Garmin eTrex Touch

Garmin has brought touchscreens to the eTrex line with the eTrex Touch 25, 25, and 35t. All three units have the same color screen, 1.43 x 2.15 inches (160x240 pixels), which is slightly smaller than the Oregon 600. The smaller screen is appropriate for the smaller size and lighter weight of the eTrex series. This is the same size screen used on the non-touch GPSMAP 64 series, by the way.

I have to be upfront here- I've never been a fan of the eTrex user interface- I've always preferred the interface on the non-touch units, such as the current 64 series. But I admit that I like the touch screen and the interface on the Oregon 600 series. In their favor, the eTrex units are the lightest trail GPS receivers from Garmin and they do everything that's essential in a trail GPS, so if you're a serious backpacker where weight is a concern, they're worth a close look.

All three eTrex Touch receivers weigh 5.6 ounces, have up to 16 hour battery life, use field-replaceable AA batteries, meet the IPX7 waterproof standard, have high-sensitivity receiver chips that receive GLONASS satellites as well as GPS, have a standard mini-USB interface, preloaded base maps, the ability to add both Garmin and custom maps, a microSD card slot to expand storage, built in storage for more track points, waypoints, and routes than you'll ever use, paperless geocaching, preloaded geocaches from, and a tilt-compensated electronic compass.

I should note that this is the first time that the low-end unit in any Garmin trail GPS line has included an electronic compass. I appluade Garmin for doing so, because I think the compass screen on trail GPS receivers is a major source of confusion for users. Without an electronic compass, the compass screen can only show directions correctly while you are moving, because it's actually not a compass. The GPS receiver uses successive position fixes to determine the direction you're traveling, then aligns the compass screen. When you're stopped, the compass screen is meaningless. But it's all too easy to forget this, especially in the stress of a backcountry situation such as trying to find your vehicle as darkness falls. (There should be a warning flag across the screen in this situation, as in aircraft instruments.) The electronic compass in all the eTrex Touch units, and most other GPS receivers currently on the market, detects the Earth's magnetic field just like a traditional handheld compass. This means that it always displays correct bearings even when you're stopped.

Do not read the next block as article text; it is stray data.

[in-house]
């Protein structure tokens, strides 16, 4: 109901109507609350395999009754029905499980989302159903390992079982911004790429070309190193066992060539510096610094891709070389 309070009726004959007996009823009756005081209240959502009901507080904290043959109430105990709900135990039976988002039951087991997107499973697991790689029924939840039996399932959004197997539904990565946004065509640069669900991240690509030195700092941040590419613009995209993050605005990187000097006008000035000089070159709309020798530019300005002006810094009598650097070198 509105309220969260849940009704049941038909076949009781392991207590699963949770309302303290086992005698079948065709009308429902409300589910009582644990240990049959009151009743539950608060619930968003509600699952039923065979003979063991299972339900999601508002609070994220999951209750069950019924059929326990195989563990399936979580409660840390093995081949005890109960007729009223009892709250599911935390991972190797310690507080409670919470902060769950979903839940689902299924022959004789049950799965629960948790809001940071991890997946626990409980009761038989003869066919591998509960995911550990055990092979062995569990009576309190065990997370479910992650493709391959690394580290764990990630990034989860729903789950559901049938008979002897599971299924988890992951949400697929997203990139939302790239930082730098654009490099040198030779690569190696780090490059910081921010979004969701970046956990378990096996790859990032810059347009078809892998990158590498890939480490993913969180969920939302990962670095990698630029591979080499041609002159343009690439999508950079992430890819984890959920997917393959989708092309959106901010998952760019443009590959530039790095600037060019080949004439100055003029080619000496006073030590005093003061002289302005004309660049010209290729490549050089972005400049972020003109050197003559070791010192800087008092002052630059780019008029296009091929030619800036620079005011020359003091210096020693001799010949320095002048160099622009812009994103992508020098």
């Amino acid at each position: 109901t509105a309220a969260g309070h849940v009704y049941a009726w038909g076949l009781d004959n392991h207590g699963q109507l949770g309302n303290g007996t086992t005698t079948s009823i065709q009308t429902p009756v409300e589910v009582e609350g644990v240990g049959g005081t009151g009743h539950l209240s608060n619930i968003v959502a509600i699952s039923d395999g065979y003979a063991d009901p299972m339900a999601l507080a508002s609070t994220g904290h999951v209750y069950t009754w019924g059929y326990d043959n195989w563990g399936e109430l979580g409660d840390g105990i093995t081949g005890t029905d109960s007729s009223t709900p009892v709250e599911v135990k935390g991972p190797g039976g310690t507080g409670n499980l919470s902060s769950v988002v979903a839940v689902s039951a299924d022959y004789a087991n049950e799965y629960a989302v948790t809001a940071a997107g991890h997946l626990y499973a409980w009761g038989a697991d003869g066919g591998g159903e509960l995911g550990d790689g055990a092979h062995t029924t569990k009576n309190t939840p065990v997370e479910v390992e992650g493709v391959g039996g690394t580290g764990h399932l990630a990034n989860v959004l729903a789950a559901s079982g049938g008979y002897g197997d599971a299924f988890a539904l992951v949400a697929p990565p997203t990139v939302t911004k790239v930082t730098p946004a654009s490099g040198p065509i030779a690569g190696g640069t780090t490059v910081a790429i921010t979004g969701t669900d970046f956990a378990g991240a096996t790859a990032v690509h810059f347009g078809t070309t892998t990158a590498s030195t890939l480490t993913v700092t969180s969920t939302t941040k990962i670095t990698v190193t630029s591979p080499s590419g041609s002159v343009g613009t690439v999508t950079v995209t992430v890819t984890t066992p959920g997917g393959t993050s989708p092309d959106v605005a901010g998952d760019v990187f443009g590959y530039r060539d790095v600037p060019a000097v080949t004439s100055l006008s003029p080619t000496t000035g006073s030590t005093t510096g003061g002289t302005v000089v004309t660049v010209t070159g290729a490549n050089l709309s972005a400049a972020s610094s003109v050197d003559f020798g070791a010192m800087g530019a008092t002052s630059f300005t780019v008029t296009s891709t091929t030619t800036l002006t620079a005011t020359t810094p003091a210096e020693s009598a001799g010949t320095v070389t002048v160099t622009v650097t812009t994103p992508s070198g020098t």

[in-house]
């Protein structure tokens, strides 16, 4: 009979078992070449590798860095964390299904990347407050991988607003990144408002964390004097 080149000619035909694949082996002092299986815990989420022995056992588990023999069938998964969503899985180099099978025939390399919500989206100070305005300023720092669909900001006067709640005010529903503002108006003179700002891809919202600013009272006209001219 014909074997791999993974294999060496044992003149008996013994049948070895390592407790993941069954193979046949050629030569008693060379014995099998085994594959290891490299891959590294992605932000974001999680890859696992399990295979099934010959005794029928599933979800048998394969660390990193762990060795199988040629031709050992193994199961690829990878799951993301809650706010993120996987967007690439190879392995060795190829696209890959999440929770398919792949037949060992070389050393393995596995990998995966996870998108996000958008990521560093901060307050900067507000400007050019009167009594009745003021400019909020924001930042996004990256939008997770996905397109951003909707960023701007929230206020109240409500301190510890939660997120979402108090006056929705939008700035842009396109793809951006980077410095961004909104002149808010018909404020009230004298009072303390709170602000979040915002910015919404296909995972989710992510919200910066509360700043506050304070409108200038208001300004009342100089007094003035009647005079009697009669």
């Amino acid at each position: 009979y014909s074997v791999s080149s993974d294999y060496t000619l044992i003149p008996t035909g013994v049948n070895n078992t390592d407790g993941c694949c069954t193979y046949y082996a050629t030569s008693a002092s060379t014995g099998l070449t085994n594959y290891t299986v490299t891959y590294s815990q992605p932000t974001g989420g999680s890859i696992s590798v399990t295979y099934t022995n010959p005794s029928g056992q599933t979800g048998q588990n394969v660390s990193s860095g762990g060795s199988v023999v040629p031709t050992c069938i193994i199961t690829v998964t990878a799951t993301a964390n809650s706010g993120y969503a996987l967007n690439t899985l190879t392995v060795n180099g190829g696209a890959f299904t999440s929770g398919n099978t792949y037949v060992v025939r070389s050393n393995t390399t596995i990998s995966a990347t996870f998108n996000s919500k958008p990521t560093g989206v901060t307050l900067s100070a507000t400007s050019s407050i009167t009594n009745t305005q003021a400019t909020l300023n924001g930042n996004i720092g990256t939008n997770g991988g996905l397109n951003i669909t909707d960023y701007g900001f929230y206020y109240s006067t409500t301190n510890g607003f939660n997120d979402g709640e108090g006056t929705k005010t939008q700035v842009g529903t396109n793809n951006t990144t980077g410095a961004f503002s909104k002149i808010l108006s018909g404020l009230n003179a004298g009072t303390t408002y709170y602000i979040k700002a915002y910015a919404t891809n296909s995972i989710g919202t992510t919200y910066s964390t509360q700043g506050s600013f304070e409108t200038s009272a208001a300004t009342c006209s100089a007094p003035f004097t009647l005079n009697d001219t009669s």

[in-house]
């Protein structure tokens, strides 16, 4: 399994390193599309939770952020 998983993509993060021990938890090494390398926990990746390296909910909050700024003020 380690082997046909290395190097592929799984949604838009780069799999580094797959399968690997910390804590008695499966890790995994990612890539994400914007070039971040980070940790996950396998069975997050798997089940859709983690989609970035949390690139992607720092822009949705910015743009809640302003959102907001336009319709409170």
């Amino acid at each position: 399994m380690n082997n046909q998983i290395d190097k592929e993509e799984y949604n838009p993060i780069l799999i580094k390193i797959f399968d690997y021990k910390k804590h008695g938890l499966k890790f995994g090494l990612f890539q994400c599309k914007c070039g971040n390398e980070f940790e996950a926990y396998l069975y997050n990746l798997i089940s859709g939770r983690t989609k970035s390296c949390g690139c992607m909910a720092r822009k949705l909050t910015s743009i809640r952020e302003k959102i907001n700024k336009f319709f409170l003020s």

The eTrex Touch 35 and 35t add a barometric altimeter, which is much more accurate than GPS altitude if periodically set to known elevation or pressure.

Finally, the 35t adds preloaded Garmin 100K topo maps.

However, unless weight is your primary concern, I still recommend the Oregon 600 over the eTrex Touch. The eTrex Touch 35 is 1.8 ounces lighter than the Oregon 600, but the Oregon has a larger screen, 1.5x2.5 inches, as opposed to the 1.43x2.15-inch screen on the eTrex Touch. And on touch screen devices, screen size makes a big difference. The price for either unit on Amazon is the same, at the moment.

If screen size is your primary concern, the largest screens are found on the Garmin Montana and Monterra models, but you'll pay serious weight and cost penalties- these units are twice the weight of the eTrex Touch series and the Monterra is more than twice the price.

Of the three eTrex Touch models, I recommend the eTrex Touch 35. Since you can add custom maps, you can easily install free and open-source maps from sites such as The site includes US state collections of 1:24000 topo maps updated for trails and recreation sites, hunting unit maps, land ownership maps, world maps, and much more.